Jesus said, "Love your enemies, bless them that curse you, do good to them that hate you, and pray for them which despitefully use you, and persecute you." There have, doubtless, been times in the experience of many of us when it seemed difficult to forgive; when we were worried over some injustice or offense someone had committed, thinking it our duty to see this error as real, and admitting that the misdeeds caused loss or suffering. The vain indulgence of such thoughts ought of itself to have been enough to awaken us to the futility of such reasoning; but mortal mind is ever ready with its false arguments, claiming that should we forgive and forget the unhappy circumstance we might be overlooking a personal responsibility and releasing another from a burden he justly deserves to carry. The error, however, which we are seeing as real is perhaps weighing more heavily upon us than upon the one to whom we are attaching it.

Jesus said, "Judge not, and ye shall not be judged: condemn not, and ye shall not be condemned: forgive, and ye shall be forgiven." All condemnation is based on an erring sense which must be overcome through spiritual understanding, humility, and unselfed love. We may think in our egotism that we have nothing to do, that somebody else must change, when first of all our own thought of him needs lifting up and out of materiality. Condemnation never cleared away the mist of false belief for anyone; whereas loving, charitable, uplifting thoughts have often been the means of reforming the wayward. If we are humbly engaged in affirming man's oneness with God, we shall not allow a merely human sense of justice to judge another, but shall gladly own that our heavenly Father, perfect Mind, alone is capable of judging righteous judgment. Thus, as we learn to be receptive only to good, we shall be so joyously occupied in acknowledging the allness of God and the nothingness of evil that what to material sense appeared as an injustice, or an offense, will be corrected and will vanish.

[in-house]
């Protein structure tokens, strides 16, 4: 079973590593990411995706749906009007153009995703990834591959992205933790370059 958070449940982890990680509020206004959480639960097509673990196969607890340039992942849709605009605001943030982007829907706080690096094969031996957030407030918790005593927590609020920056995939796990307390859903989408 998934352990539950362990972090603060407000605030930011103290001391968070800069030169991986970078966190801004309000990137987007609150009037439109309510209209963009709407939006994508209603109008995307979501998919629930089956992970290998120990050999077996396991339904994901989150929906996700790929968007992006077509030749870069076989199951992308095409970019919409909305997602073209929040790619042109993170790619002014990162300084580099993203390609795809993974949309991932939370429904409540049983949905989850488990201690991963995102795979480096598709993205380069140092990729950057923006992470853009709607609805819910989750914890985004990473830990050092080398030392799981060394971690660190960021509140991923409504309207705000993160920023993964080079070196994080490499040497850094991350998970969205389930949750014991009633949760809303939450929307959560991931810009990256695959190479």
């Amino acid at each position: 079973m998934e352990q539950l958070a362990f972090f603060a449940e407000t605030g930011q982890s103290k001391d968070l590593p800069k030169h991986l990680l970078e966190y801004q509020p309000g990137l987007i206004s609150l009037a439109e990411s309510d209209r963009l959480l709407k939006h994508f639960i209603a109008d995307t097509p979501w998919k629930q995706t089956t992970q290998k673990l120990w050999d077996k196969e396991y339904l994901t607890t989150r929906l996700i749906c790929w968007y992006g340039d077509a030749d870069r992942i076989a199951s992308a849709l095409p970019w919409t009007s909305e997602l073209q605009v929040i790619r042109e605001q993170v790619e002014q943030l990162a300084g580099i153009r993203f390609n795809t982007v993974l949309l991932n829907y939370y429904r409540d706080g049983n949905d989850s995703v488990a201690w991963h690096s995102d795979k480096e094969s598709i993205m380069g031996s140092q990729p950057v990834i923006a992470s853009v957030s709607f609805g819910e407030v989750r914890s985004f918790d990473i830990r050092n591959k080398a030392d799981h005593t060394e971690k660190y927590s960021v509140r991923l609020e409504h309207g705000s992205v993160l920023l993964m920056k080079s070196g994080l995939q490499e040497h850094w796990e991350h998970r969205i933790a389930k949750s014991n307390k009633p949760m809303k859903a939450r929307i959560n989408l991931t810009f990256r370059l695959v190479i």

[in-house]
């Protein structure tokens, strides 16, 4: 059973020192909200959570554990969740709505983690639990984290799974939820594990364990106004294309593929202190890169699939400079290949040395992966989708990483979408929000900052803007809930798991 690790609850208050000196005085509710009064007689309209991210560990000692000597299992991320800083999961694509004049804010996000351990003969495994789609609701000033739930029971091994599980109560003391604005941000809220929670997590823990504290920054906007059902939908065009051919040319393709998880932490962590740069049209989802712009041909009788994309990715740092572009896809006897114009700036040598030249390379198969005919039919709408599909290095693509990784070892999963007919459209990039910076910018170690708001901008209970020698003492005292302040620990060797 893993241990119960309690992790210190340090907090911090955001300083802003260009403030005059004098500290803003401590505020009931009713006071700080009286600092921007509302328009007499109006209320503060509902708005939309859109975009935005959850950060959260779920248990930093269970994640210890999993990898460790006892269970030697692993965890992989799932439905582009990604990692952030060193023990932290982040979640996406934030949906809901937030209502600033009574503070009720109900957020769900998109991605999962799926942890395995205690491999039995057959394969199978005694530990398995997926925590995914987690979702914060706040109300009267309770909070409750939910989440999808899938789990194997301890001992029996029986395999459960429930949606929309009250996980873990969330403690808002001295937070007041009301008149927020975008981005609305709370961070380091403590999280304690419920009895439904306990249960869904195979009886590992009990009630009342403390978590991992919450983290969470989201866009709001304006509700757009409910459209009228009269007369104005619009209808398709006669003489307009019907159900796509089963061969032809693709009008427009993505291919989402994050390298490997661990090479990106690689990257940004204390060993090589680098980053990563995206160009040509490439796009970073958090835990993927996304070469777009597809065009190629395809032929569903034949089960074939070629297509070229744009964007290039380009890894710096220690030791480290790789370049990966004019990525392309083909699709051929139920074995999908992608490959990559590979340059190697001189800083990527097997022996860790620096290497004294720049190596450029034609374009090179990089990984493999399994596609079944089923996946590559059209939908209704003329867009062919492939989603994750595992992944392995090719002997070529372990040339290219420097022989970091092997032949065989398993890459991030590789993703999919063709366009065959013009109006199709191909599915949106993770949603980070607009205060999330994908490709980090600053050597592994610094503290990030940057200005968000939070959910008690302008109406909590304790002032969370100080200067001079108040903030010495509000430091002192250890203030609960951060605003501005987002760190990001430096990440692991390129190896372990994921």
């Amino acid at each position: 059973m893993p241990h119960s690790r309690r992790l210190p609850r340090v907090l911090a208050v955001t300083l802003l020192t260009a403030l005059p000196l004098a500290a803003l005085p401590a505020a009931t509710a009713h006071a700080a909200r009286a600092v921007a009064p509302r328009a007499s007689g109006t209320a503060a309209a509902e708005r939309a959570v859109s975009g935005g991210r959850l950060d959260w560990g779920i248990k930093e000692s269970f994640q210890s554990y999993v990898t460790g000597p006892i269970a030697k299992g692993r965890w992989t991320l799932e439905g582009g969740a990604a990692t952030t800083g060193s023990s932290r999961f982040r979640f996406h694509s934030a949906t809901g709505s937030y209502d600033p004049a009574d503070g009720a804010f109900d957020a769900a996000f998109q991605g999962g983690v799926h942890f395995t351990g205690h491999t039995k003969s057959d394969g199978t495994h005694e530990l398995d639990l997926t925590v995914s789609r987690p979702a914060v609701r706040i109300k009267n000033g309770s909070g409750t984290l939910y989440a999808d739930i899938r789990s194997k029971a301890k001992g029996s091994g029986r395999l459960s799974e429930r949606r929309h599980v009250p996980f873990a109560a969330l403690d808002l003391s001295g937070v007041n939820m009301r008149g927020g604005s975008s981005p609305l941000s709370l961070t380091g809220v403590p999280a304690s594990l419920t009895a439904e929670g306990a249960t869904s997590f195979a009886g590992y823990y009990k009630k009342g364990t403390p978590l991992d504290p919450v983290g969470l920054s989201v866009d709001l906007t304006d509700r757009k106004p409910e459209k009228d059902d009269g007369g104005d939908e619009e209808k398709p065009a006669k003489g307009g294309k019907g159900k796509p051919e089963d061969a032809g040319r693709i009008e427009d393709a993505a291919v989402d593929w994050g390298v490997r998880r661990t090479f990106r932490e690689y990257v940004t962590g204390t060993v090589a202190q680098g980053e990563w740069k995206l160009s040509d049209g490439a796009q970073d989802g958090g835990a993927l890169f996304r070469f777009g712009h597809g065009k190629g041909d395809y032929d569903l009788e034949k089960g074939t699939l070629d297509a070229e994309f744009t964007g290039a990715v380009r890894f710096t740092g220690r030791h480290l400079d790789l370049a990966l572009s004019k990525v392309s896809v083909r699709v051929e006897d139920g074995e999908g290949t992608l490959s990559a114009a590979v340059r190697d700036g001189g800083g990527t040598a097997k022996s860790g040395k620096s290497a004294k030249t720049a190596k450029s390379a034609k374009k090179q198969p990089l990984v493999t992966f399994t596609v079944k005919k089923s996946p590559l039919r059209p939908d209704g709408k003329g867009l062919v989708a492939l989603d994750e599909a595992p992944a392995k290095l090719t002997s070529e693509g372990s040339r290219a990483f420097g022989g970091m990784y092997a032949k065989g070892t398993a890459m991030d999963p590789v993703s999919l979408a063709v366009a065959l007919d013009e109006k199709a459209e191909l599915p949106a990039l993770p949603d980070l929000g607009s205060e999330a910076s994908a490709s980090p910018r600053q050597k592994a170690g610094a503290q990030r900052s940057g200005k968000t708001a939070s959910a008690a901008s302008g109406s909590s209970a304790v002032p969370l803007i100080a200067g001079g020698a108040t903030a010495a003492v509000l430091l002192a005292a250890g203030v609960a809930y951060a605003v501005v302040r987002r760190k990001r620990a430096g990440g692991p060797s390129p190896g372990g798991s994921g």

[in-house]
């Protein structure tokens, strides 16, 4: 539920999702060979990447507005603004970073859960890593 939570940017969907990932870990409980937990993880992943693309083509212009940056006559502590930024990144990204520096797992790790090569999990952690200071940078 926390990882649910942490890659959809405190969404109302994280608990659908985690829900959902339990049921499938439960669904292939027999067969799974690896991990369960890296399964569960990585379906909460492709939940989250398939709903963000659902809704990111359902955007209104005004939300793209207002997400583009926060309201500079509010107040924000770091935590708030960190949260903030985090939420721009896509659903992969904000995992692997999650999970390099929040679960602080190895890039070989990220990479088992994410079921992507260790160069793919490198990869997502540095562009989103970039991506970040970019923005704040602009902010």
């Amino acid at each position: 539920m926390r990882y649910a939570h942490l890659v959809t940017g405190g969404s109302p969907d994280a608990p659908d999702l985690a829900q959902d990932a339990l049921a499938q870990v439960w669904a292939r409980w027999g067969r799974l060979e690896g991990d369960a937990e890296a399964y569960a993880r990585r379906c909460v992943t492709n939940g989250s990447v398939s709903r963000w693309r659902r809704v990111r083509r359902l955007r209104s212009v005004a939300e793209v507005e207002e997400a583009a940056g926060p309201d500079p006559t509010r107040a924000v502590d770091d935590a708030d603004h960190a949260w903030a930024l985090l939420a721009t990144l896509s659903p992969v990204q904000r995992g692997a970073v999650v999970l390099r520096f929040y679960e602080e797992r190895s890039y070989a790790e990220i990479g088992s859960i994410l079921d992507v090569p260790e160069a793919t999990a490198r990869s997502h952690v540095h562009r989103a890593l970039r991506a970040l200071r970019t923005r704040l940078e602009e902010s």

The impoverished belief in a selfhood apart from God is seen to be so fictitious, so illusory, that one sooner or later awakens to the folly of placing reliance on it. Let us strive daily to separate all error from our thoughts of ourselves and others, and never give credence to discordant material sense testimony. In "Miscellaneous Writings" (p. 8) Mrs. Eddy writes: "Simply count your enemy to be that which defiles, defaces, and dethrones the Christ-image that you should reflect. Whatever purifies, sanctifies, and consecrates human life, is not an enemy, however much we suffer in the process."

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True Expression
January 10, 1931

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